• Will the U.S. get the 2022 World Cup nod?
    • Yes
    • No
    • I'm just not sure

ODDS: 50% The heat has hurt Qatar’s bid. Were the climate a bit different, this might be a compromise shoo-in.


WHY: South Korea is bidding to host the World Cup in an effort to cement its place as the leader in Asian football. They co-hosted the tournament with Japan in 2002 in an uneasy compromise that resulted in a memorable spectacle, and lots off off-field tensions between the historically antagonistic nations. That experience soured many in FIFA on the wisdom of having two countries co-host a tournament again.

PROS: Cash is not a problem as South Korea is willing to spend whatever it takes to get a Cup. Great facilities, superb transportation and an excellent infrastructure. The population is ardent about soccer, and one of the great moments at the modern World Cup was seeing the entire nation erupt as its team reached the semifinals.

CONS: Lodging is a concern: When South Korea co-hosted the 2002 World Cup, the euphemistically named “love hotels” (exactly what you think they are) were turned over for the fans. Some of you might enjoy this little bit of sleaze, but many didn’t. A bigger question is the increasingly violent and erratic neighbor to the north, making security a major concern. Finally: Weren’t we just here? Twenty years is too soon.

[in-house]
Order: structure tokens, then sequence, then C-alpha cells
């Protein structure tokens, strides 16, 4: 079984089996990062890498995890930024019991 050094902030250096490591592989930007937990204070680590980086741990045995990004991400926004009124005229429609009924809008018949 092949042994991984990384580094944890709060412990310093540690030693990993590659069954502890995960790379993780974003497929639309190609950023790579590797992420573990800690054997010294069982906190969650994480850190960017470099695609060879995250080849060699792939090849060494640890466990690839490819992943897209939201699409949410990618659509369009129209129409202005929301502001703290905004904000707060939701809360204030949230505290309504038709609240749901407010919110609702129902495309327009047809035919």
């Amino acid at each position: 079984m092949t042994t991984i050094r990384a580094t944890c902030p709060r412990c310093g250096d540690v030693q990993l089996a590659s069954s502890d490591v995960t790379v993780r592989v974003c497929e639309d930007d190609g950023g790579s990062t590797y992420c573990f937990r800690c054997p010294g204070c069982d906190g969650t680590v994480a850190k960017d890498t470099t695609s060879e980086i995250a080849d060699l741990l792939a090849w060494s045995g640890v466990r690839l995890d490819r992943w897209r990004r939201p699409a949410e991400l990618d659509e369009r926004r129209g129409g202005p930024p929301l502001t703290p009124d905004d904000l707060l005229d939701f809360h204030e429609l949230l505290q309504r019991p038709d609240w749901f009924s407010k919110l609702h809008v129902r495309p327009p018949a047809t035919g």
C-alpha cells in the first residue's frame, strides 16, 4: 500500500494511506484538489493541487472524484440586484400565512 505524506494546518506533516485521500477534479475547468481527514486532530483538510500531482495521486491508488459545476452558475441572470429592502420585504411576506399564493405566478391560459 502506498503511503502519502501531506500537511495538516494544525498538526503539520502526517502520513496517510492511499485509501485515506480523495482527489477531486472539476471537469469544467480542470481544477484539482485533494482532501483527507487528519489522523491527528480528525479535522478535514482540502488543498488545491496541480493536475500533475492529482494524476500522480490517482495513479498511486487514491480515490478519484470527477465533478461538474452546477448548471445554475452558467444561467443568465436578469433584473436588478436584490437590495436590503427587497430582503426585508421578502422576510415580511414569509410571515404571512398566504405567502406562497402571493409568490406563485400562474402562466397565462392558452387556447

ODDS: 10%. No chance.


WHY: Japan is third-best in soccer in Asia, and would like to be No. 1. The J-League is arguably the best in the region, and a World Cup would help deliver a massive kick in terms of attention and sponsorship. Also, many in Japan feel they were cheated out of the 2002 World Cup. In their view, they were forced to co-host the tournament with Korea, a nation they historically have had poor relations with. Japan’s hyper-modernity is a selling point.

PROS: Gorgeous facilities, great transport, unswerving dedication to detail. Japan is a hyper-modern nation with a passionate soccer fan base and the unquestioned ability to pull off a major event.

CONS: Japan isn’t cheap, and while FIFA doesn’t often think of the fans, that’s going to be a factor. Also: Weren’t we just here? Again, twenty years is too soon.

ODDS: 5% Even less chance.

Jamie Trecker is a senior writer for covering the UEFA Champions League, European and world football.